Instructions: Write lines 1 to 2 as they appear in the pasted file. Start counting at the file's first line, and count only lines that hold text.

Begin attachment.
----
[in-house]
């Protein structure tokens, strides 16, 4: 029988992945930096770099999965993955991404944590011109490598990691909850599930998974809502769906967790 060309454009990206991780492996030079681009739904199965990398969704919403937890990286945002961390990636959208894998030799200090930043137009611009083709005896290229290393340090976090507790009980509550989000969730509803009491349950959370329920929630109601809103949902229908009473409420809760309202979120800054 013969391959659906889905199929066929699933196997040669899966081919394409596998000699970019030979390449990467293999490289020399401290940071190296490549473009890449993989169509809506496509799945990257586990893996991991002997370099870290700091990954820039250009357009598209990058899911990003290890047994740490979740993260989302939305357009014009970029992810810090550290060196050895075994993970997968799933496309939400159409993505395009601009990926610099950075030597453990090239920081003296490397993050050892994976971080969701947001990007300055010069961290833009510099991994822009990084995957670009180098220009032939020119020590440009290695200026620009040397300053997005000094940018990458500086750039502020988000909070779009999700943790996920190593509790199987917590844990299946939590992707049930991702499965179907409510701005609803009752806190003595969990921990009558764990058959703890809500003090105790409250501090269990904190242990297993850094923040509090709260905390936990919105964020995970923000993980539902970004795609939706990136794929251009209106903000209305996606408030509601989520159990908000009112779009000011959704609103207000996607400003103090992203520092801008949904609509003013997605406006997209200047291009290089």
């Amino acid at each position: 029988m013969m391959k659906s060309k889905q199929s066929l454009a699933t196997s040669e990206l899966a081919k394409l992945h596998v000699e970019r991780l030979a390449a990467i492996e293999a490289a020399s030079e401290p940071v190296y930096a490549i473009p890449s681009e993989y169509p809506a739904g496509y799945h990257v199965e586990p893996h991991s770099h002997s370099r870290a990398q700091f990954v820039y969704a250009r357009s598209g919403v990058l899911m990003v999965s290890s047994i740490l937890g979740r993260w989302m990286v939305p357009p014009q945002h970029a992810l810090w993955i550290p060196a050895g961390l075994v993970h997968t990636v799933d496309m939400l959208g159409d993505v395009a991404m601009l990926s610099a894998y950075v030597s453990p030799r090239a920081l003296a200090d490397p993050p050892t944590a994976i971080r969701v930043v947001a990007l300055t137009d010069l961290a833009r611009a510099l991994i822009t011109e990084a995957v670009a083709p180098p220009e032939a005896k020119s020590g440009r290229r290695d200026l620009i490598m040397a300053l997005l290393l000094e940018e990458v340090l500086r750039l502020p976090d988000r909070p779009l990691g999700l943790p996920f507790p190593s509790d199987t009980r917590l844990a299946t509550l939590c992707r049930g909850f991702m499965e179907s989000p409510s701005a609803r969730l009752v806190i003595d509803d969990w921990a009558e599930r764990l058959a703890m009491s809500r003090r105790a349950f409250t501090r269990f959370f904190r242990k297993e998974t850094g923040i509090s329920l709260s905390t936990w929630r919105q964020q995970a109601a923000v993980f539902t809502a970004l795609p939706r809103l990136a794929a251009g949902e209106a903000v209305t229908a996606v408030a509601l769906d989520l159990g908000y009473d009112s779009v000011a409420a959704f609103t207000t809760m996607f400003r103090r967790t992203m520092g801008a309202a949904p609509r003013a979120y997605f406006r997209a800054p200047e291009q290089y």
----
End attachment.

[in-house]
């Protein structure tokens, strides 16, 4: 029988992945930096770099999965993955991404944590011109490598990691909850599930998974809502769906967790 060309454009990206991780492996030079681009739904199965990398969704919403937890990286945002961390990636959208894998030799200090930043137009611009083709005896290229290393340090976090507790009980509550989000969730509803009491349950959370329920929630109601809103949902229908009473409420809760309202979120800054 013969391959659906889905199929066929699933196997040669899966081919394409596998000699970019030979390449990467293999490289020399401290940071190296490549473009890449993989169509809506496509799945990257586990893996991991002997370099870290700091990954820039250009357009598209990058899911990003290890047994740490979740993260989302939305357009014009970029992810810090550290060196050895075994993970997968799933496309939400159409993505395009601009990926610099950075030597453990090239920081003296490397993050050892994976971080969701947001990007300055010069961290833009510099991994822009990084995957670009180098220009032939020119020590440009290695200026620009040397300053997005000094940018990458500086750039502020988000909070779009999700943790996920190593509790199987917590844990299946939590992707049930991702499965179907409510701005609803009752806190003595969990921990009558764990058959703890809500003090105790409250501090269990904190242990297993850094923040509090709260905390936990919105964020995970923000993980539902970004795609939706990136794929251009209106903000209305996606408030509601989520159990908000009112779009000011959704609103207000996607400003103090992203520092801008949904609509003013997605406006997209200047291009290089």